Canaanite History of Ashkelon
Ashkelon was the oldest and largest seaport in Canaan, one of the "five cities" of the Philistines, north of Gaza and south of Jaffa (Yafa).
The city was originally built on a sandstone outcropping and has a good underground water supply. It was relatively large as an ancient city with as many as 15,000 people living inside walls a mile and a half (2.4 km) long, 50 feet (15 m) high and 150 feet (50 m) thick. Ashkelon was a thriving Middle Bronze Age (2000–1550 BCE) city of more than 150 acres (61 ha), with commanding ramparts including the oldest arched city gate in the world, eight feet wide, and even as a ruin still standing two stories high. The thickness of the walls was so great that the mudbrick Bronze Age gate had a stone-lined tunnel-like barrel vault, coated with white plaster, to support the superstructure: it is the oldest such vault ever found.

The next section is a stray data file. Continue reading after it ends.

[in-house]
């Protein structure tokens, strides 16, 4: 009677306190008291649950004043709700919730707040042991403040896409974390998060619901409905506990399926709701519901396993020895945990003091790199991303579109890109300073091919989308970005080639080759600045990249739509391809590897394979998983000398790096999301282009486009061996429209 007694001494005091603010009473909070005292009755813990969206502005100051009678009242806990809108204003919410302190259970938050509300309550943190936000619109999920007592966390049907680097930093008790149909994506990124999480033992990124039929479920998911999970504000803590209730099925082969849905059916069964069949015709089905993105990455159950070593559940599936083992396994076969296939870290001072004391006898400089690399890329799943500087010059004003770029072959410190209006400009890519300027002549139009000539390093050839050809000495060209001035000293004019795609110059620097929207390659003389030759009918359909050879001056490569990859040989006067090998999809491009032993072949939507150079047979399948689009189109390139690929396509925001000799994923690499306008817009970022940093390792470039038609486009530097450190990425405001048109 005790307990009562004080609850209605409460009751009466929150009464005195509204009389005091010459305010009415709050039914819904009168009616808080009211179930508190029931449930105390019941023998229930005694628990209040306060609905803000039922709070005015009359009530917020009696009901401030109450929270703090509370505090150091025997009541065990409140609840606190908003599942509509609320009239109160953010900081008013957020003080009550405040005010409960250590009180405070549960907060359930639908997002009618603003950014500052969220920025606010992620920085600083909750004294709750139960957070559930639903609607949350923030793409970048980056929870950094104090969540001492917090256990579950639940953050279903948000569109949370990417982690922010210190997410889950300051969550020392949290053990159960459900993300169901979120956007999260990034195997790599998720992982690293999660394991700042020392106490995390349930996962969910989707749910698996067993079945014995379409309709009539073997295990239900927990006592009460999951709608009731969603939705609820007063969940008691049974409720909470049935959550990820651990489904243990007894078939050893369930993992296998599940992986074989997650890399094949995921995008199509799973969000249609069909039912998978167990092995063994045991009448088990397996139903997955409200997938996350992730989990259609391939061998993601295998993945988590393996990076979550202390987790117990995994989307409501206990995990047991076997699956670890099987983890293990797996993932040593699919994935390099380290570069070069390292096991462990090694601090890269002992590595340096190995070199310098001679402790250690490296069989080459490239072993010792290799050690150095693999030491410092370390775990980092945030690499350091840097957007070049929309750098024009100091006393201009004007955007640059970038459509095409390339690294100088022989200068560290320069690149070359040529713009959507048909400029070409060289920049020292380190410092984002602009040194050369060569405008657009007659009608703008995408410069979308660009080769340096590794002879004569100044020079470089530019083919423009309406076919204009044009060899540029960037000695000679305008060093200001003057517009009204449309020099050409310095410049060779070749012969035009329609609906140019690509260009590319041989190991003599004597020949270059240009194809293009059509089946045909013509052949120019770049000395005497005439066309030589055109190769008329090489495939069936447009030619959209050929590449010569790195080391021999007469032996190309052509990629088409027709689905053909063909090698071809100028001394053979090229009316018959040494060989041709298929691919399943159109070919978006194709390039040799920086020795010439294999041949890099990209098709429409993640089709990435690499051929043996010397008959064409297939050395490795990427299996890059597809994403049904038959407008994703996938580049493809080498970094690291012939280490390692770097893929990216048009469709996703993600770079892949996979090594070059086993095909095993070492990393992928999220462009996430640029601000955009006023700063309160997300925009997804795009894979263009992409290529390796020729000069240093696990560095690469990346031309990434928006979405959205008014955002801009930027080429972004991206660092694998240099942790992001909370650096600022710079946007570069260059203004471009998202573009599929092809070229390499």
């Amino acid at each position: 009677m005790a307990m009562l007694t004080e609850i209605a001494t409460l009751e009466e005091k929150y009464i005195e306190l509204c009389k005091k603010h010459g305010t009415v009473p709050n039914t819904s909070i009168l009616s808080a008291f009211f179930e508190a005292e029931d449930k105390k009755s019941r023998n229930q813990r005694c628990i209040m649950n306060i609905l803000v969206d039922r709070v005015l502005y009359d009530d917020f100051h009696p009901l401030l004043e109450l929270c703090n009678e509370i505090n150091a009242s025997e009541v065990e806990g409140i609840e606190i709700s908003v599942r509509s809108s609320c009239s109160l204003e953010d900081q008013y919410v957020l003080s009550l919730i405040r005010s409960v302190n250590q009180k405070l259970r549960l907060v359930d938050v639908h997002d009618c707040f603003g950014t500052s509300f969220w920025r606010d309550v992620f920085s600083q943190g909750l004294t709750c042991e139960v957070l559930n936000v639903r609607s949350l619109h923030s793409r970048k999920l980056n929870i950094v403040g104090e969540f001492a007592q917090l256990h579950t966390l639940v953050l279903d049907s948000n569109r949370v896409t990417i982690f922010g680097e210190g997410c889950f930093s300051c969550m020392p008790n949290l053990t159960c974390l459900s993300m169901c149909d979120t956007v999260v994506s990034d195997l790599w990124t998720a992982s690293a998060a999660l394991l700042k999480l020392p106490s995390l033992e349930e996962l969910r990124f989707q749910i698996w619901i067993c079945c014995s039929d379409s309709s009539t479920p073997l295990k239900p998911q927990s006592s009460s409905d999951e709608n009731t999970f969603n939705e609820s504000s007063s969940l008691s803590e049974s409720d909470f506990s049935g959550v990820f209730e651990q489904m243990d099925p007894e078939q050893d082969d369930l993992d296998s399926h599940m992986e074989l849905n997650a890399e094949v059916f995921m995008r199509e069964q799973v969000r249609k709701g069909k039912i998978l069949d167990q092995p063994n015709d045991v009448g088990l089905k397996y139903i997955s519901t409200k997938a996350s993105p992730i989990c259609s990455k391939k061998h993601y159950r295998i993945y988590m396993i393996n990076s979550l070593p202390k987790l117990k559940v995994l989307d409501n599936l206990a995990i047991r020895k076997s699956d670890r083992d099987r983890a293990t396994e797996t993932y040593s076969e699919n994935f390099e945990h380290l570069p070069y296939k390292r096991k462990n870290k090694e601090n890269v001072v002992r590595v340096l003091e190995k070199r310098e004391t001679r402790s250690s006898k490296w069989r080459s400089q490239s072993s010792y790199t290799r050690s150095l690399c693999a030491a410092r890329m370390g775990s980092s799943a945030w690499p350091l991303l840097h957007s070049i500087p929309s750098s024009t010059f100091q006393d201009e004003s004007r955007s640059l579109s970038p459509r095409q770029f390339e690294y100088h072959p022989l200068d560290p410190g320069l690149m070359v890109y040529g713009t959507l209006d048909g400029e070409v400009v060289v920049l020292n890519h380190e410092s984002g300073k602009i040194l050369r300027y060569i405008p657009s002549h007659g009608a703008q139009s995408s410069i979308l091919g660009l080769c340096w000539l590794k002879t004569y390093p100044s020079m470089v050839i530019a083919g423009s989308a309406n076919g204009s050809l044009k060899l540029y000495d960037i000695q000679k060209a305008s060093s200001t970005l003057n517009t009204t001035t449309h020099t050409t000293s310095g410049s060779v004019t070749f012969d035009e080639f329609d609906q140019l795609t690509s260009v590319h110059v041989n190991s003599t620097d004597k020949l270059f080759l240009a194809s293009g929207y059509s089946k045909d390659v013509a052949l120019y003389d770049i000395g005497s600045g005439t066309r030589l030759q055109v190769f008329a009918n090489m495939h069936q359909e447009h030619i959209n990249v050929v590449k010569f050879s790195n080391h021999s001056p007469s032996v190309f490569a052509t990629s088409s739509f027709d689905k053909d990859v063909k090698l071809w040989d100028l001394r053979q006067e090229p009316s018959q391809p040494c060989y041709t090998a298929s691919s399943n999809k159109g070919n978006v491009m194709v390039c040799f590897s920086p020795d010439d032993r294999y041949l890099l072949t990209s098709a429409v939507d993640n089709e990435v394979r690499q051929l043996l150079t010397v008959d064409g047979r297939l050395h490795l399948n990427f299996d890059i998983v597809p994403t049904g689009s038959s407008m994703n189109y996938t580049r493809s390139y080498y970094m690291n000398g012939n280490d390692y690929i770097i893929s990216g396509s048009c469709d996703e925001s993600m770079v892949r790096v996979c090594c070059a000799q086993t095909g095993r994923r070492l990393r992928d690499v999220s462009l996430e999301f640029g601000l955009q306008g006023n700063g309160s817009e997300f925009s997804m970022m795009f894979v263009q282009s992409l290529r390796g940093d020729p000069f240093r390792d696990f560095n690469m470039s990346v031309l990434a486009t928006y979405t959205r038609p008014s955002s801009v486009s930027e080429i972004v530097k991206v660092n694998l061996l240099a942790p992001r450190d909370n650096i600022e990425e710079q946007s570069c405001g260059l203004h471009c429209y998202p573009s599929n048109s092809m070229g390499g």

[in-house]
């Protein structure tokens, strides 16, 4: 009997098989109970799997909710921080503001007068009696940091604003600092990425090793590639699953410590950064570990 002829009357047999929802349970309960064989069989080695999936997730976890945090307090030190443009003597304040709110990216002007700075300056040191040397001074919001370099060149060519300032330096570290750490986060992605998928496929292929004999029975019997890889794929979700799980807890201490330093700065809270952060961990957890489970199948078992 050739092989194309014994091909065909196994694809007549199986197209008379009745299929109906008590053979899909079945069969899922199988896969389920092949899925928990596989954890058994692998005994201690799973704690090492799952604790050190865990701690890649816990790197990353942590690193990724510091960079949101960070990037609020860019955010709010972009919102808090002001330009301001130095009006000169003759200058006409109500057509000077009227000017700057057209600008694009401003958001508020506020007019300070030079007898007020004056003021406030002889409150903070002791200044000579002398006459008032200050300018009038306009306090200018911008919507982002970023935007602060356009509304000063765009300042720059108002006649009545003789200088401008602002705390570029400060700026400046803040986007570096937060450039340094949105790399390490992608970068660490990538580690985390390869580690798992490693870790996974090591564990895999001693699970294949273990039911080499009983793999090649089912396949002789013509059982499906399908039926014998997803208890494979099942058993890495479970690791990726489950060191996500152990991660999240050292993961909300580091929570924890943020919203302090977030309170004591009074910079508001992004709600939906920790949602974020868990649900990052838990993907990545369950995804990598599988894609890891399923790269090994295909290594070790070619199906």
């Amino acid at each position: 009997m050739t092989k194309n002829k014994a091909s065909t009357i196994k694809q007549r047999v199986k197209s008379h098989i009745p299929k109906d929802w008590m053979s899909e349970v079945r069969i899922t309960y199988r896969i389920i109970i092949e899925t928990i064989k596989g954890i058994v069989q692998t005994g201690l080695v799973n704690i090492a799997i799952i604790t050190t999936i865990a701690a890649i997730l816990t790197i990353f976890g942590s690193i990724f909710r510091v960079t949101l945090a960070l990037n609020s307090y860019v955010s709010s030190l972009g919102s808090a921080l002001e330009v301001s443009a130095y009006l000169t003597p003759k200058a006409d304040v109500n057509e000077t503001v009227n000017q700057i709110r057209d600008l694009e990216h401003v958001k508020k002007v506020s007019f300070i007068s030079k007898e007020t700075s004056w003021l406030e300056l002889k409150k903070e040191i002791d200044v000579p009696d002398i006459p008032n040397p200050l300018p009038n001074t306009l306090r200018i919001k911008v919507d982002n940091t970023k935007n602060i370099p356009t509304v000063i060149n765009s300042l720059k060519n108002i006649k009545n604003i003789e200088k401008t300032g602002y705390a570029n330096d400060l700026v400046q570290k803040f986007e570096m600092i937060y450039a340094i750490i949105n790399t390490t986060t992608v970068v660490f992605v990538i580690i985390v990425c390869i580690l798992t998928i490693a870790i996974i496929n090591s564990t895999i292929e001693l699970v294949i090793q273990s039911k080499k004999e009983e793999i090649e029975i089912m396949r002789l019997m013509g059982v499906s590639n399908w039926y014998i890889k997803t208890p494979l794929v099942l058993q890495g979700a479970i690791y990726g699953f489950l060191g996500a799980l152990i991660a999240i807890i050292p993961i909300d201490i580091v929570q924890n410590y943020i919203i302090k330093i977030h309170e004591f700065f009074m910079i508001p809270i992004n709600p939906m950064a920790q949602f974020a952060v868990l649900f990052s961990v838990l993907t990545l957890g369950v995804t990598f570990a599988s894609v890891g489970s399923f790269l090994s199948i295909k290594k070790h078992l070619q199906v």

The Bronze Age ramparts were so capacious that later Roman and Islamic fortifications, faced with stone, followed the same footprint, a vast semicircle protecting Ashkelon on the landward side. On the sea it was defended by a high natural bluff.
Within the huge ramparts, in the ruins of a sanctuary, a votive silver calf was found in 1991. During the Canaanite period, a roadway more than 20 feet (6.1 m) in width ascended the rampart from the harbor and entered a gate at the top. Nearby, in the ruins of a small ceramic tabernacle was found a finely cast bronze statuette of a bull calf, originally silvered, 4 inches (100 mm) long. Images of calves and bulls were associated with the worship of the Canaanite gods El and Baal.
The Amarna letters correspondence of Ashkelon/(Ašqaluna), of 1350 BC, contains seven letters to the Egyptian pharaoh, from its 'King'/mayor: Yidya. Yidya was the only ruler of Ašqaluna during the 15–20-year time period. One letter from the pharaoh to Yidya was discovered in the early 1900s.
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